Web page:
This week's TGIF examines a High Court decision
which confirmed the power of a court under s 588FF(3) of the
Corporations Act to extend the time for the commencement of
voidable transaction proceedings, without identifying the
particular transaction or transactions to which the extension would
apply. Our article relating to the NSW Court of Appeal judgment
which this decision affirmed can be found
On 9 September 2009, William Fletcher and Kate Barnet were
appointed as liquidators of Octaviar Administration.
In September 2011, the liquidators were granted an order under s
588FF(3)(b) of the Corporations Act. This order extended the time
for the commencement of proceedings for the recovery of voidable
transactions under s 588FF(1).
Under s 588FF(3)(a), voidable transaction proceedings are
ordinarily required to be commenced:
3 years after a winding up order is filed (or a company is
otherwise wound up); or
1 year after a liquidator is appointed in relation to the
winding up of the company,
whichever is later.
However, s 588FF(3)(b) gives power to the court to order a
longer period for voidable transaction proceedings to be brought,
so long as a party applies for such an order within the time limits
listed above. In doing so, the court typically balances the need
for commercial certainty on the part of those who had past dealings
with the insolvent on the one hand, and the competing interest of
the creditors of the insolvent on the other.
In this case, the NSW Supreme Court extended the time for the
commencement of proceedings from 3 October 2011 to 3 April
CLAIM AGAINST FORTRESS
On 3 April 2012, the liquidators, acting pursuant to that
extension, commenced proceedings against Fortress Credit
Corporation (Australia) II Pty Limited (Fortress)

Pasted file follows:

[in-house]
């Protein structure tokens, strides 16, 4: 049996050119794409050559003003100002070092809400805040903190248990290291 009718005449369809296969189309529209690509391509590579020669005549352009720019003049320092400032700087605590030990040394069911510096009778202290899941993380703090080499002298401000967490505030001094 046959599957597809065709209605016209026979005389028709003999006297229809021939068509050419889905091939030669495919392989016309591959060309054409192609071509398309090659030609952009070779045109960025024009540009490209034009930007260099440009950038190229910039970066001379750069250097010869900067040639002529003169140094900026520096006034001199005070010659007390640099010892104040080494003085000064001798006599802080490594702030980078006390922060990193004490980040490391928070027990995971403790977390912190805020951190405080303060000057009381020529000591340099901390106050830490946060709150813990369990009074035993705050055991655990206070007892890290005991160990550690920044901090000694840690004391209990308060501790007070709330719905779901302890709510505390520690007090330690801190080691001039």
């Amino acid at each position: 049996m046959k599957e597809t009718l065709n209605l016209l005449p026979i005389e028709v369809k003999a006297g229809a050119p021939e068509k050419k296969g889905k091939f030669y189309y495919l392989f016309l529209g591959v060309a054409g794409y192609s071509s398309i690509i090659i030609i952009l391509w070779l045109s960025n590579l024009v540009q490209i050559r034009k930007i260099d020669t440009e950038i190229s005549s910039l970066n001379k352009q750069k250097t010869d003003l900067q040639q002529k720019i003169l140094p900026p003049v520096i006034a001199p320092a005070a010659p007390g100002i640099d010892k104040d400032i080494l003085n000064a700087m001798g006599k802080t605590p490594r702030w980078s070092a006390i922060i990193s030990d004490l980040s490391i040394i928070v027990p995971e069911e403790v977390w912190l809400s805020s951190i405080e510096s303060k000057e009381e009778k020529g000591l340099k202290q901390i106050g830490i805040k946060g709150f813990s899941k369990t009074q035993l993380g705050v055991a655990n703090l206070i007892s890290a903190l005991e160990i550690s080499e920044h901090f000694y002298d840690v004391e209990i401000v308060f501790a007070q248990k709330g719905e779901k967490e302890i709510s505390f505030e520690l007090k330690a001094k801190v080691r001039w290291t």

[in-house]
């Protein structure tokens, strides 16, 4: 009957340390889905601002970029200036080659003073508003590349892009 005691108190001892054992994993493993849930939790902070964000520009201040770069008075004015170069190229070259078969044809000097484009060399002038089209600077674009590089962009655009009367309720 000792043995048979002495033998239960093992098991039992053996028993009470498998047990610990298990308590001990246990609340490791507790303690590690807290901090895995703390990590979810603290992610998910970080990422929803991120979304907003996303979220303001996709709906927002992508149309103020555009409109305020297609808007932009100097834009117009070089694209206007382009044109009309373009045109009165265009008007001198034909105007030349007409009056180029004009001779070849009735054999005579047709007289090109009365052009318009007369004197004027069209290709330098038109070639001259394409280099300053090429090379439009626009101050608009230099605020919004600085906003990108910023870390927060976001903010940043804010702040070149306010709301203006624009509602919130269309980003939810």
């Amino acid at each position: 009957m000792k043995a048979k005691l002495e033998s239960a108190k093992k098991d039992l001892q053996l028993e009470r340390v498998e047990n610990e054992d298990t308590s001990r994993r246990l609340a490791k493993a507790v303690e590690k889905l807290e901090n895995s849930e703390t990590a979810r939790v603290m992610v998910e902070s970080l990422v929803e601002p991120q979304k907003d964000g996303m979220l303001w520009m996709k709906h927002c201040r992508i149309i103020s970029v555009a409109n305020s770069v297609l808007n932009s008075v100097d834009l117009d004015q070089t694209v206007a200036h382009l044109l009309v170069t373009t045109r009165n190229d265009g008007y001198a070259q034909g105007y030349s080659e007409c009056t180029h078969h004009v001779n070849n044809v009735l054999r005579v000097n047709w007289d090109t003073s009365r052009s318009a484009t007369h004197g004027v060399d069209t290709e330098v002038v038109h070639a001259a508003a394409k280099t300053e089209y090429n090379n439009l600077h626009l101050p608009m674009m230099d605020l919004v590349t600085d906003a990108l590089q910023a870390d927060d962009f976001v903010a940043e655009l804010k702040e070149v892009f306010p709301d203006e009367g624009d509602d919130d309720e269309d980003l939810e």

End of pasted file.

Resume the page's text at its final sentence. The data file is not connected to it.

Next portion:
for orders under s 588FF(1). Fortress lost its application to have
the extension order set aside in the NSW Supreme Court, and its
subsequent appeal to the NSW Court of Appeal was dismissed.
Fortress then appealed to the High Court.
The key question for determination was whether such an extension
could only be ordered in relation to a transaction or transactions
identified in the order, or may apply to transactions not able to
be identified at the time of the order. The latter form of order,
the validity of which had been questioned, is generally referred to
as a 'shelf order'.
CAN SHELF ORDERS BE GRANTED?
The appellant's primary argument was that the extension of
time order was required to specify the particular transaction in
respect of which the order was made, the time that it was done and
the act done to give effect to it within a relevant period; that
is, that a court cannot make shelf orders. This, it was
argued, was the preferred construction based on the underlying
premise of the section and policy factors said to weigh against
such a broad construction.
The Court disagreed.
The Court found that there was no independent basis for the
assertion that an extension of time order needs to identify a
particular transaction. Indeed, the only express essential
condition upon the exercise of the power was that the application
be made within the time limit specified.
Furthermore, the power of the Court to extend time under s
588FF(3)(b) was discretionary, with questions of "what is a
reasonable or unreasonable prolongation of uncertainty" being
best left for the Court to determine on a case-by-case basis,
rather than globally in judicial interpretation of the
The Court found that this discretion was to mitigate the
strictness of the time limits imposed by s 588FF(3)(a) in
appropriate cases, a fact which was reinforced by the legislative
history of the provision.
WHAT IS THE SIGNIFICANCE OF THE DECISION?
The Court's decision provides comfort to liquidators as to
the ability of a court to make shelf orders at a time when it may
not be possible to identify precisely those transactions which are
vulnerable to challenge under the voidable transaction provisions
of the Corporations Act.
The content of this article is intended to provide a general
guide to the subject matter. Specialist advice should be sought
about your specific circumstances.
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When determining if a DOCA is to be terminated, public interest can, and often will, outweigh any benefit to creditors.
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